These are close-ups of a feather we have had around the house for many years, found on a beach or in a forest a decade or more ago. We don’t know what species it is from, but assume a large hawk as the feather is 14 inches long. It is showing its age now, rubbed here and there and full of dust. You don’t get to see the whole feather, just some details taken with my 100mm takumar macro lens. The second to last shot is taken with the addition of extension tubes.
I have to thank David Williams (a frequent commentator on this blog) for the inspiration to take some macros indoors. I was motivated by the pictures in his recently launched Macro Abberation blog, which has pictures of a quality I can only aspire to. His general photography blog is well worth a visit as well. He is a Canadian, living in Washington State. I have done that too, and, like him, enjoyed it. I remember infruriating my nationalistic brother by saying at the time that as a west coaster I felt more affinity with Washingtonians and Oregonians than with Torontonians. I still think eastern Canadians are rather foreign specimens, but that will probably get me in trouble.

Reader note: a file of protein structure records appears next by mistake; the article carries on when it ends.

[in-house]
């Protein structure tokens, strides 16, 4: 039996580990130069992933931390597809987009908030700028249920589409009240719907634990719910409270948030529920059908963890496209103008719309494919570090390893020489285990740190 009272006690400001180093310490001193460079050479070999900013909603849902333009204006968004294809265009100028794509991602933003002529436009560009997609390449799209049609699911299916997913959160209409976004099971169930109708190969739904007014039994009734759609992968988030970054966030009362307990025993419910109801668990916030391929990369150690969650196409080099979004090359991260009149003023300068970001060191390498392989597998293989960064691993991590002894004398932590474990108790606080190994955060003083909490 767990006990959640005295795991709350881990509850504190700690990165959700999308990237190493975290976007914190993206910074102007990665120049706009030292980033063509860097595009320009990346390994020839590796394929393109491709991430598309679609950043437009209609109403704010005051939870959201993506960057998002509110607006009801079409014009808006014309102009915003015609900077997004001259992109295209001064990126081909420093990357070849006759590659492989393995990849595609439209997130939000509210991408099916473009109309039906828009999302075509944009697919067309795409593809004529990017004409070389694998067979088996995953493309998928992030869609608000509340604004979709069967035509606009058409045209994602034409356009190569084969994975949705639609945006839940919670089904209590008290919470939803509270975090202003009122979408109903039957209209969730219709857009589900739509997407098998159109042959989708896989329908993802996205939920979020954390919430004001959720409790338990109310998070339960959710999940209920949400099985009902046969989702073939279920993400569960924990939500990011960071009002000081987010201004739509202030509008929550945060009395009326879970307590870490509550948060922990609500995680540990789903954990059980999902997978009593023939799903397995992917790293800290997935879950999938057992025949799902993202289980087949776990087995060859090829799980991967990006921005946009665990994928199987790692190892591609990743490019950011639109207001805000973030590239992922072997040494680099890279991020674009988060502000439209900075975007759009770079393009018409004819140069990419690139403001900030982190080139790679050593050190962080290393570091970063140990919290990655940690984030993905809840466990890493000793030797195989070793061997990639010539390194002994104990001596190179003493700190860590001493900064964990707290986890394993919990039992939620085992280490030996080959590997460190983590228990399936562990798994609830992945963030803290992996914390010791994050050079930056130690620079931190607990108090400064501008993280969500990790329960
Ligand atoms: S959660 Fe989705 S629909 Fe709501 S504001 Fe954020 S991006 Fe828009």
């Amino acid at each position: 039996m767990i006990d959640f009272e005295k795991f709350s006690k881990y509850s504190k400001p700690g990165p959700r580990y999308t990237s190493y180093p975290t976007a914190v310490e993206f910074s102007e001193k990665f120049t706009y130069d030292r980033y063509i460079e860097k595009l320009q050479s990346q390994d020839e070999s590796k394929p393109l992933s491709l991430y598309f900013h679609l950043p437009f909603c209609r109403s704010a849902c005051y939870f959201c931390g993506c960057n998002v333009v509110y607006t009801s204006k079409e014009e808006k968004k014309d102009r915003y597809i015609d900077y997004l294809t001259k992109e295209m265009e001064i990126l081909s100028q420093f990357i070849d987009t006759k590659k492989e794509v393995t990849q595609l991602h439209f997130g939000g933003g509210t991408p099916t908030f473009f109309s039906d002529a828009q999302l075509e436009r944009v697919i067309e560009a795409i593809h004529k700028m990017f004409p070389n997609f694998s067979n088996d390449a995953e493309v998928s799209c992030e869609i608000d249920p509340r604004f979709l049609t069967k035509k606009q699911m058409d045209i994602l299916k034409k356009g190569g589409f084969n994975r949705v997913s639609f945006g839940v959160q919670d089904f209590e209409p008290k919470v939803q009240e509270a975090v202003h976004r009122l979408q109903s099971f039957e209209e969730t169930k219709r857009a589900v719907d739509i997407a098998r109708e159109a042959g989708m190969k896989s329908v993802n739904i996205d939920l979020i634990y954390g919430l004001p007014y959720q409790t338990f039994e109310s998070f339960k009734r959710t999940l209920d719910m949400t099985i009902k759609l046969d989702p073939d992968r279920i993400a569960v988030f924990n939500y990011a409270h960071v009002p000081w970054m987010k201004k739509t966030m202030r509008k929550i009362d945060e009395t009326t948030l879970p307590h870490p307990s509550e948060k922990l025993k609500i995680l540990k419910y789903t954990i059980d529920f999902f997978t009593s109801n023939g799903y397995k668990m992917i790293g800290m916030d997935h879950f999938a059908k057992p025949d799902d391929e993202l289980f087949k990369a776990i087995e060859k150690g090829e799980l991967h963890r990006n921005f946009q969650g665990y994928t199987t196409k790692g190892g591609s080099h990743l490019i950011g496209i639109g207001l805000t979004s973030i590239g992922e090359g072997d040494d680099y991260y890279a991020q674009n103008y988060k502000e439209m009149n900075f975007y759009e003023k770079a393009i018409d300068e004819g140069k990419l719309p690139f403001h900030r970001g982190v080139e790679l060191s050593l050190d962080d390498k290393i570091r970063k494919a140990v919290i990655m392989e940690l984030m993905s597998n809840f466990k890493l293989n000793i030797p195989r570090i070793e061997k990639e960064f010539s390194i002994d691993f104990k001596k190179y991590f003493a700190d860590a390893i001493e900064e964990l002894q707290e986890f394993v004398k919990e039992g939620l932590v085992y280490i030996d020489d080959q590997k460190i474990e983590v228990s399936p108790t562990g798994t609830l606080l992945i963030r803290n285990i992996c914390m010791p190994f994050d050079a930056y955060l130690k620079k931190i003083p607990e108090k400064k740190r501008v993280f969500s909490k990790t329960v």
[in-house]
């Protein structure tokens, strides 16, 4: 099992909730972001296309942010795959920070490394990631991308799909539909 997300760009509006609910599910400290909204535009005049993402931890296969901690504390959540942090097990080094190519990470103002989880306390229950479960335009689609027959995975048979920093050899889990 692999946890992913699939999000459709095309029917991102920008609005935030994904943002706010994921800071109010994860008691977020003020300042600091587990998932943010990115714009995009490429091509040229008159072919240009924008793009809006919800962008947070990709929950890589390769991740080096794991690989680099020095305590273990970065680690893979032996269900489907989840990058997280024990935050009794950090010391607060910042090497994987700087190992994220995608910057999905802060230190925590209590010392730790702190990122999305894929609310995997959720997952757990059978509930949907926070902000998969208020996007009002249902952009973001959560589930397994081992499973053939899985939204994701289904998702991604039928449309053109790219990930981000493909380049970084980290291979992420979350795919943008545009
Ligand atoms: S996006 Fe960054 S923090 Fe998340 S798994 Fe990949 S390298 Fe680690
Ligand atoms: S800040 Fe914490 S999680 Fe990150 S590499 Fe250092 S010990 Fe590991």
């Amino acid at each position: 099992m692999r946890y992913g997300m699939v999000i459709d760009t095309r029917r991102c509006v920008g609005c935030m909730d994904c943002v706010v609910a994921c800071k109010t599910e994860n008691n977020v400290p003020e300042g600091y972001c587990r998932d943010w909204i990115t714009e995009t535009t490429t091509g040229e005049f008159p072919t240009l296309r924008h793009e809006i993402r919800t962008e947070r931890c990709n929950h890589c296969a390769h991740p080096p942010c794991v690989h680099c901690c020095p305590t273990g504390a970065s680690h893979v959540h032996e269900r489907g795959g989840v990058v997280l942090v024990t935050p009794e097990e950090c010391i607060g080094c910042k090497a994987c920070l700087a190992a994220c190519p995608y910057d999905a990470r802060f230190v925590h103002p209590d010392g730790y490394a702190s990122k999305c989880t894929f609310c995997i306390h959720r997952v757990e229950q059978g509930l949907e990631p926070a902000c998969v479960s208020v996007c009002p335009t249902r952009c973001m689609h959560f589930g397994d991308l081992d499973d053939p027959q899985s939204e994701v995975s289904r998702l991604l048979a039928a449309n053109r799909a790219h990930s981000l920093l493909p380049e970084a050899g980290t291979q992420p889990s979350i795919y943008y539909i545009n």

Anyway, this is a terrific feather, up close or in the hand. Surely it is when on the bird too, if only I knew which one. Maybe someone will take pity on me that knows their bird feathers. If you are that person, it most likely comes from around southern Vancouver Island, but possibly Haida Gwaii (Queen Charlotte Islands) or maybe the north Okanagan.